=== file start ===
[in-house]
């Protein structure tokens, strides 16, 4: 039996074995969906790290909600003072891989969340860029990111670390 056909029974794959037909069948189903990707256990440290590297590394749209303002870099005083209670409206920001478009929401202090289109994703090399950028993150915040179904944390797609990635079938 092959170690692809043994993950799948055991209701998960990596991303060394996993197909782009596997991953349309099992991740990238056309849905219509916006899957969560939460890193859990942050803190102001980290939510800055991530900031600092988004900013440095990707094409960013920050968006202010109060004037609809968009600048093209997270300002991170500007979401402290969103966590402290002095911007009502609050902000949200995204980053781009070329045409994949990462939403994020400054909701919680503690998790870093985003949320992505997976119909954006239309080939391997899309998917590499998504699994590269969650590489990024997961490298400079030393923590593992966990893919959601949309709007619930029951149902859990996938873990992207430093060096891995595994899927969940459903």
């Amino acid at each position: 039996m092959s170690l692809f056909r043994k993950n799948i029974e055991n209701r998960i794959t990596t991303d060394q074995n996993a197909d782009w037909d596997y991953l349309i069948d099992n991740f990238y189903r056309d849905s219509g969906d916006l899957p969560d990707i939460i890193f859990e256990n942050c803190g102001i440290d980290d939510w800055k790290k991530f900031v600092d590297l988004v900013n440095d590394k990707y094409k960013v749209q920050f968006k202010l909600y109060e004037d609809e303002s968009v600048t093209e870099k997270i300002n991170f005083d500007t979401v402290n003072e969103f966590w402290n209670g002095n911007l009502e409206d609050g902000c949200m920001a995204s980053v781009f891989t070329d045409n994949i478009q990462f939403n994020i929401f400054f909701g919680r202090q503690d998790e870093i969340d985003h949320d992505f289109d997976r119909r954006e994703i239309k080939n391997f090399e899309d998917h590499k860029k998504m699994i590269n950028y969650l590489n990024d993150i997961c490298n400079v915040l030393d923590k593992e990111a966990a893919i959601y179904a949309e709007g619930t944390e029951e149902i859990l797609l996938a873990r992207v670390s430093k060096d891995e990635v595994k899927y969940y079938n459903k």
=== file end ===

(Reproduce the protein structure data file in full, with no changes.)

[in-house]
């Protein structure tokens, strides 16, 4: 039996074995969906790290909600003072891989969340860029990111670390 056909029974794959037909069948189903990707256990440290590297590394749209303002870099005083209670409206920001478009929401202090289109994703090399950028993150915040179904944390797609990635079938 092959170690692809043994993950799948055991209701998960990596991303060394996993197909782009596997991953349309099992991740990238056309849905219509916006899957969560939460890193859990942050803190102001980290939510800055991530900031600092988004900013440095990707094409960013920050968006202010109060004037609809968009600048093209997270300002991170500007979401402290969103966590402290002095911007009502609050902000949200995204980053781009070329045409994949990462939403994020400054909701919680503690998790870093985003949320992505997976119909954006239309080939391997899309998917590499998504699994590269969650590489990024997961490298400079030393923590593992966990893919959601949309709007619930029951149902859990996938873990992207430093060096891995595994899927969940459903």
């Amino acid at each position: 039996m092959s170690l692809f056909r043994k993950n799948i029974e055991n209701r998960i794959t990596t991303d060394q074995n996993a197909d782009w037909d596997y991953l349309i069948d099992n991740f990238y189903r056309d849905s219509g969906d916006l899957p969560d990707i939460i890193f859990e256990n942050c803190g102001i440290d980290d939510w800055k790290k991530f900031v600092d590297l988004v900013n440095d590394k990707y094409k960013v749209q920050f968006k202010l909600y109060e004037d609809e303002s968009v600048t093209e870099k997270i300002n991170f005083d500007t979401v402290n003072e969103f966590w402290n209670g002095n911007l009502e409206d609050g902000c949200m920001a995204s980053v781009f891989t070329d045409n994949i478009q990462f939403n994020i929401f400054f909701g919680r202090q503690d998790e870093i969340d985003h949320d992505f289109d997976r119909r954006e994703i239309k080939n391997f090399e899309d998917h590499k860029k998504m699994i590269n950028y969650l590489n990024d993150i997961c490298n400079v915040l030393d923590k593992e990111a966990a893919i959601y179904a949309e709007g619930t944390e029951e149902i859990l797609l996938a873990r992207v670390s430093k060096d891995e990635v595994k899927y969940y079938n459903k």